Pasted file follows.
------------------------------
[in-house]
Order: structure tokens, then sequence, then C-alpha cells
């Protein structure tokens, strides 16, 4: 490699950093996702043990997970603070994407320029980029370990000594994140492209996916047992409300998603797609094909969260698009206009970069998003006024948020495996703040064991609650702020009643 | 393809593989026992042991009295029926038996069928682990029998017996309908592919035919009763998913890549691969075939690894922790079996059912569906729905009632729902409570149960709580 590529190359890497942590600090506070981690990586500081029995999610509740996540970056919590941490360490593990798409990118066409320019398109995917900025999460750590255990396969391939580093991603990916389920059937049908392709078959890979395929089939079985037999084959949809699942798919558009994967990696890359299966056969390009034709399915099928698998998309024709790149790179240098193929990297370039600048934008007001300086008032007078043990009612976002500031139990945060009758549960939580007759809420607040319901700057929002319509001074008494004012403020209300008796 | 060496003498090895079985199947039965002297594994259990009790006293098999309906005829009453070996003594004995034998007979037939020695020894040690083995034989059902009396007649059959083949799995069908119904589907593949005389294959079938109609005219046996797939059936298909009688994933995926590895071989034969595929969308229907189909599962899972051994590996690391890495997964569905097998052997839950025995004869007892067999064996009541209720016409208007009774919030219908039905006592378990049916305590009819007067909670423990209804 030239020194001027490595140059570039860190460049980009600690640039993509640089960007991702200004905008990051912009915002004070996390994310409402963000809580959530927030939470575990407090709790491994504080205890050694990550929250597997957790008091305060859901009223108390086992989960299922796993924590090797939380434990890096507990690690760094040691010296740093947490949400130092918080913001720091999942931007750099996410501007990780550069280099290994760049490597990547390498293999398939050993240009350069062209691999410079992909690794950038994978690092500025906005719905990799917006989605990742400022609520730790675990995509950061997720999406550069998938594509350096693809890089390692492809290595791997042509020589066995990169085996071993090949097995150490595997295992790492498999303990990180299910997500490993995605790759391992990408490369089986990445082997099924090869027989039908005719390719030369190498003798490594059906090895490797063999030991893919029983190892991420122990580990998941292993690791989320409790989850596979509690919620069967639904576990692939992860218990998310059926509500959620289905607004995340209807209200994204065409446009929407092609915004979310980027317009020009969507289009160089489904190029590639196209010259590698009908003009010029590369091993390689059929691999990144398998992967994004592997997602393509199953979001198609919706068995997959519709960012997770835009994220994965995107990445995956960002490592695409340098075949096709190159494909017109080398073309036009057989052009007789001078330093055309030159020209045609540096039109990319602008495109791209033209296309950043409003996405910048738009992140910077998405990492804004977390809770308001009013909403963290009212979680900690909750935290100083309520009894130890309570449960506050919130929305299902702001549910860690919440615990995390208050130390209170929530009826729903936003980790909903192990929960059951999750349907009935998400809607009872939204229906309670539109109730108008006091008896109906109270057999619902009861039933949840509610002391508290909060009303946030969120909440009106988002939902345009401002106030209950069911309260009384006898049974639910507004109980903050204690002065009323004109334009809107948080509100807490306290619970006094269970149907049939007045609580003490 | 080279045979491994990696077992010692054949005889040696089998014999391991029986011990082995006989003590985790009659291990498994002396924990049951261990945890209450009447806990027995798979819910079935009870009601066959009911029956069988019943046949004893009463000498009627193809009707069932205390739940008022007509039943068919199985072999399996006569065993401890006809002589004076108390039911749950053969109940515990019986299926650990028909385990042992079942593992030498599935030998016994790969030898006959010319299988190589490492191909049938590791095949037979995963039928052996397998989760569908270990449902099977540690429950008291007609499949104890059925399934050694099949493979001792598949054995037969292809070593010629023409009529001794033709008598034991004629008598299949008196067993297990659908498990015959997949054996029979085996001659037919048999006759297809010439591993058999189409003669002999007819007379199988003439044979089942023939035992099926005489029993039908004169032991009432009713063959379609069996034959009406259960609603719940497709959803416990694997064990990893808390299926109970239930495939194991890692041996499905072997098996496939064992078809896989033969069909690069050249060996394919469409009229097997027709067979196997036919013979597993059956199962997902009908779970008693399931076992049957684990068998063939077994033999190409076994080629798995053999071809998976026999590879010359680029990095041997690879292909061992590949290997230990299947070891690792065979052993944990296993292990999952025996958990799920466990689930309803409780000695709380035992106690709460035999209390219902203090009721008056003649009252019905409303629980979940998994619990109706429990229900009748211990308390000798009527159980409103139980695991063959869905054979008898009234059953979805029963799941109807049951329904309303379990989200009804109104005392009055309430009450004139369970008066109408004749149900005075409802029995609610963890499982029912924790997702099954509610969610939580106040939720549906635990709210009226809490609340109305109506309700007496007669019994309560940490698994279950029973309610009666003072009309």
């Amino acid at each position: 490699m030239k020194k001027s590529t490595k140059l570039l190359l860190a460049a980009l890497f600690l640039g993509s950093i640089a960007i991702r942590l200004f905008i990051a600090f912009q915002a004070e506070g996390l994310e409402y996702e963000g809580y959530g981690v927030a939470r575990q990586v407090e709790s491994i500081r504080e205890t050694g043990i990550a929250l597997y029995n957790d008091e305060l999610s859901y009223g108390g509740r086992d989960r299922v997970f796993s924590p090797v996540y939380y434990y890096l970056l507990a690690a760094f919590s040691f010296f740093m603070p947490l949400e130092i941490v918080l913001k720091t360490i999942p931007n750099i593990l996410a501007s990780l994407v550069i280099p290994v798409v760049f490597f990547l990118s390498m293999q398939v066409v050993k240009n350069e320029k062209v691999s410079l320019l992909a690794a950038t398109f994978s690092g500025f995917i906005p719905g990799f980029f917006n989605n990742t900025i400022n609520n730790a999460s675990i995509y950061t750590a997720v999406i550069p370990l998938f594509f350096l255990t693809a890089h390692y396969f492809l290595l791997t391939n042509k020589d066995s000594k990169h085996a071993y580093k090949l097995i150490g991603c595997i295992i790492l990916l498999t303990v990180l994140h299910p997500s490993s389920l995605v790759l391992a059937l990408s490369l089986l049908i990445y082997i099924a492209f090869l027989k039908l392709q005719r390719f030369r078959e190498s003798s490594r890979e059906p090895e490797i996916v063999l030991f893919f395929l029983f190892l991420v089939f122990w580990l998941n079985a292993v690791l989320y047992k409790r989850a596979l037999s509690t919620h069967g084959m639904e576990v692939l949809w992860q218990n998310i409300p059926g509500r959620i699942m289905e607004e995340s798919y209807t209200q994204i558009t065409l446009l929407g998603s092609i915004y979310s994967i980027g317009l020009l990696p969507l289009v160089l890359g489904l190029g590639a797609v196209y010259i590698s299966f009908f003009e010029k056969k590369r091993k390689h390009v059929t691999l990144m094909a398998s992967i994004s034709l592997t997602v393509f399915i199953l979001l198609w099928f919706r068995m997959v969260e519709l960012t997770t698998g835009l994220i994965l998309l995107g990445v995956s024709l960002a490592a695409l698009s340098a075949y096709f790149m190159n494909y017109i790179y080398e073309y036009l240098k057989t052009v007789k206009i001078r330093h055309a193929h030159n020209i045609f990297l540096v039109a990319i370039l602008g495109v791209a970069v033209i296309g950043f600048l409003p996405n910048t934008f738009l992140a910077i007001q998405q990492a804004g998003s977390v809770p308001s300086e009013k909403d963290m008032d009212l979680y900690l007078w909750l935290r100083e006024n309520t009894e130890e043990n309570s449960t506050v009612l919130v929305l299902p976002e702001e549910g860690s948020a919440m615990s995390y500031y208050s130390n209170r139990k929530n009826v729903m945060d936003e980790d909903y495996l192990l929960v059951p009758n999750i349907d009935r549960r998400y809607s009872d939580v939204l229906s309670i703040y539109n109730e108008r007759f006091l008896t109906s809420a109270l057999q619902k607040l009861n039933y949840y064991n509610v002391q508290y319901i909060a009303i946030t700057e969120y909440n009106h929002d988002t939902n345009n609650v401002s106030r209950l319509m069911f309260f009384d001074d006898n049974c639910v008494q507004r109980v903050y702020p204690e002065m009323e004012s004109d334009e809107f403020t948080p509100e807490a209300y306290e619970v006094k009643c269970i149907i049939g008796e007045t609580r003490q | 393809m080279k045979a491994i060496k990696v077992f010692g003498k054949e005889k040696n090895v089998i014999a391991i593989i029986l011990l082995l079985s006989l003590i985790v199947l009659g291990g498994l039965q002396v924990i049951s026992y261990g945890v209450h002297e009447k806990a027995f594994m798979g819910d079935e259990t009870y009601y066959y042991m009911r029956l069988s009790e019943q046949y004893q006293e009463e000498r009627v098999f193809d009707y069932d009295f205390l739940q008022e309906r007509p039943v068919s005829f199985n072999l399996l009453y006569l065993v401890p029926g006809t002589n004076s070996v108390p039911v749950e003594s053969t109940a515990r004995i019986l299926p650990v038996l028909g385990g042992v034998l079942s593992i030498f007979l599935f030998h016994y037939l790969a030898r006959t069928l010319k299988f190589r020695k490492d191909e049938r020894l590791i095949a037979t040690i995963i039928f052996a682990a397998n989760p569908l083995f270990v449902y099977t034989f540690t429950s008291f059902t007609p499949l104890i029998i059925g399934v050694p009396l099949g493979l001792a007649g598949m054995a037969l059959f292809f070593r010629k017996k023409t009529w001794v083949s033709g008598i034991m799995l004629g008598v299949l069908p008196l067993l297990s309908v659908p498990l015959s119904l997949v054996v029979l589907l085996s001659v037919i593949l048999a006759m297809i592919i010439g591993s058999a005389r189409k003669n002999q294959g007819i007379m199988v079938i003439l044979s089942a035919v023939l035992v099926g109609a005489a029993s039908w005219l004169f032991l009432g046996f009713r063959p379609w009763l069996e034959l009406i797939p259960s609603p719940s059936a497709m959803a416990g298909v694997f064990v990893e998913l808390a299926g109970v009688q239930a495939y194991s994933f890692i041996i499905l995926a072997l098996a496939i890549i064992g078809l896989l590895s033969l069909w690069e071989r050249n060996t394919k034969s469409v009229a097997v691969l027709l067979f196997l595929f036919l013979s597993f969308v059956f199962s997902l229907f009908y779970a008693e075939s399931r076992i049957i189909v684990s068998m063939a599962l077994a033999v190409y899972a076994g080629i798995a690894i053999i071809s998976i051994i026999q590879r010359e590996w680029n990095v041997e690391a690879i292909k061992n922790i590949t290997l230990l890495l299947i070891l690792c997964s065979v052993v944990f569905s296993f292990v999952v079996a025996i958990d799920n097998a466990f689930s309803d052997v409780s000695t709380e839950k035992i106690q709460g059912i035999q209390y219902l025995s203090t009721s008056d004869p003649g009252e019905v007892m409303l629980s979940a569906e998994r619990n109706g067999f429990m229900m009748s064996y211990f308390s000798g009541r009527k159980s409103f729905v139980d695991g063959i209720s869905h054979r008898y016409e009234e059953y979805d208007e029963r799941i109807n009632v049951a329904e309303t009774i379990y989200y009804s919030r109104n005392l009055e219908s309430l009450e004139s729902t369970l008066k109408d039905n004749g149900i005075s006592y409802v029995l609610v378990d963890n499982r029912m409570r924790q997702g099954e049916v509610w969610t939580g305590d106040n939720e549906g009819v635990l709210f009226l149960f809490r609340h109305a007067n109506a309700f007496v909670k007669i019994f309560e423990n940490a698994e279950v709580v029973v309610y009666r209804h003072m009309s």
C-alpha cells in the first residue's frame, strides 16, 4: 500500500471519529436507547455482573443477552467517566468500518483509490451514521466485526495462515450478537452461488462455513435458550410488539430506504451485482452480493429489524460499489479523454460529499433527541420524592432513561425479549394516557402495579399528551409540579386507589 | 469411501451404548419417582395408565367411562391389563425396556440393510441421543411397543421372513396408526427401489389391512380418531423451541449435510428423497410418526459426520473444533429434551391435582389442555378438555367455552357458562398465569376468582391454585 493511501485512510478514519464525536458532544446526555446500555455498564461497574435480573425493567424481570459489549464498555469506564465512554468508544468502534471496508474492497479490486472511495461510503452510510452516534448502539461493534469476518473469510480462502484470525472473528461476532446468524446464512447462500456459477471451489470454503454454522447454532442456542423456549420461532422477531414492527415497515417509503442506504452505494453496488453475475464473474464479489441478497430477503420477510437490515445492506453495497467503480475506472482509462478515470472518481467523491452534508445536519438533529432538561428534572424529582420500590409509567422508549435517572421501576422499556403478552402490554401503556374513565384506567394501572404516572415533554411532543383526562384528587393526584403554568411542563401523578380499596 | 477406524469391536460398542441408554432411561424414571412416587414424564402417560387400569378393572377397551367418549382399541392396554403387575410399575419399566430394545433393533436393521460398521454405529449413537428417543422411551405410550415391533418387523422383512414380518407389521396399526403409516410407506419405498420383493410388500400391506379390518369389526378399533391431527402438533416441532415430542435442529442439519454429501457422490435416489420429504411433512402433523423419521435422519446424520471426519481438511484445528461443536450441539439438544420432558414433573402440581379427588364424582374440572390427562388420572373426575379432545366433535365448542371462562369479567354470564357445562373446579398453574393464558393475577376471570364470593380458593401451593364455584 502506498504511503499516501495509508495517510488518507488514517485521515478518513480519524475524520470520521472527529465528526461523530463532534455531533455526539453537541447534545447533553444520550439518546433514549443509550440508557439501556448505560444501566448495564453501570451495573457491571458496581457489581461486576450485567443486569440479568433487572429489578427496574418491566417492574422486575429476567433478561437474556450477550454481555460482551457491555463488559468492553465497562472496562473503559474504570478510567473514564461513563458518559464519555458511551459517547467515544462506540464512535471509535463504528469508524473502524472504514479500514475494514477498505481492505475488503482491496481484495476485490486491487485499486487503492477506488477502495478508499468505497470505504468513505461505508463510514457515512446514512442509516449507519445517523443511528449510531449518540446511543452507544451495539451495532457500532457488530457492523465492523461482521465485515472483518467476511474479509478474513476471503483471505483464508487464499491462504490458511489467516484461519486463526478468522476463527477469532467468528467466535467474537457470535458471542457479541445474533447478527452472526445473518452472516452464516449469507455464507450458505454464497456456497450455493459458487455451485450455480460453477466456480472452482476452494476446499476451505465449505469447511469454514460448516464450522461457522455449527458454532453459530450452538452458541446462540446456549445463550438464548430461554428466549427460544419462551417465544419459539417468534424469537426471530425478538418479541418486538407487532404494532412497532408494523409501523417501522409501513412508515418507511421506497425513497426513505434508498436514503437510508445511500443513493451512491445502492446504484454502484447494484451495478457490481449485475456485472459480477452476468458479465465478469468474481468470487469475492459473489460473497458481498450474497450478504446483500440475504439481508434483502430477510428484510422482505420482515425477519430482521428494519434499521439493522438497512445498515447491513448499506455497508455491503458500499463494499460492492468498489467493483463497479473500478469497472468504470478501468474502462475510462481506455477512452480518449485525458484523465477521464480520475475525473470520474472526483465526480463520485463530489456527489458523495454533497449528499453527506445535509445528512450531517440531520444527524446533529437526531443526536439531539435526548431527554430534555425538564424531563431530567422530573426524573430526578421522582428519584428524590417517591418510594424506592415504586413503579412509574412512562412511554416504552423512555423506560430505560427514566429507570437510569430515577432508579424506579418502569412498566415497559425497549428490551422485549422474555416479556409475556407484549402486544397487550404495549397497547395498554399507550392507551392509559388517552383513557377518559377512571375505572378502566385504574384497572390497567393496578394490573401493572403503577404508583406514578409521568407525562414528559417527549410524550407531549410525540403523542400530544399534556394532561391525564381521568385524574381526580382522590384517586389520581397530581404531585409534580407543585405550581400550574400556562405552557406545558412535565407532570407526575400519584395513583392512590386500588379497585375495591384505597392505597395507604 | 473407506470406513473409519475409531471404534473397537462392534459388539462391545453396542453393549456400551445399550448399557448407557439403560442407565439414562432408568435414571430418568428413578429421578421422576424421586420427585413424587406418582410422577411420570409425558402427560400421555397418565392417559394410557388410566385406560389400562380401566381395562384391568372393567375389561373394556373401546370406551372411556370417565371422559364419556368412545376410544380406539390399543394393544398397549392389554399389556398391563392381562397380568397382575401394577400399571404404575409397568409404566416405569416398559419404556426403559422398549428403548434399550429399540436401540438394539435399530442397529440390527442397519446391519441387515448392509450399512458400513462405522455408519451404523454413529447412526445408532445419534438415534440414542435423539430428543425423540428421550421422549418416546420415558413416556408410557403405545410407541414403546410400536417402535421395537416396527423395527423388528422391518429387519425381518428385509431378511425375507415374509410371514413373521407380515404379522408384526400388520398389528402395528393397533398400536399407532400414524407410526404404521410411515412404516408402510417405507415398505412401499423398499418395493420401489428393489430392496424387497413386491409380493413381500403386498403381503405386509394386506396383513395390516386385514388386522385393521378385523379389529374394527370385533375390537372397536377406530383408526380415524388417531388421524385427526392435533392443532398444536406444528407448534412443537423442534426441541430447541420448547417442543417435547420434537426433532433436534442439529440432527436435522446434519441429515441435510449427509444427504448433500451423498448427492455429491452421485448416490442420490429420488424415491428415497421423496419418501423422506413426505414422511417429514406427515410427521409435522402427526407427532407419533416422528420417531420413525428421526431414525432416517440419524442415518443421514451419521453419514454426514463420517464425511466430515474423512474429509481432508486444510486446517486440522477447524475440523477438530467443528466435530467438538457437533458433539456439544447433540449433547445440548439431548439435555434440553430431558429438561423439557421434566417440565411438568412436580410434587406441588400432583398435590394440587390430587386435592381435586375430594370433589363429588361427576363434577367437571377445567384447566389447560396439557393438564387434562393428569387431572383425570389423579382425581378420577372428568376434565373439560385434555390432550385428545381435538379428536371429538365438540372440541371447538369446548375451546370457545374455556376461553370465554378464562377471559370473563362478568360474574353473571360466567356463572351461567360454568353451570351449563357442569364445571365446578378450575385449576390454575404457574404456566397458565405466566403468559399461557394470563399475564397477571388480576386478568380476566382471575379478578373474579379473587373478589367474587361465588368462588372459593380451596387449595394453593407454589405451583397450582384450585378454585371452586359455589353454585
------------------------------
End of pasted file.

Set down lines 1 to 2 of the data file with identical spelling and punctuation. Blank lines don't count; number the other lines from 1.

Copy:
[in-house]
Order: structure tokens, then sequence, then C-alpha cells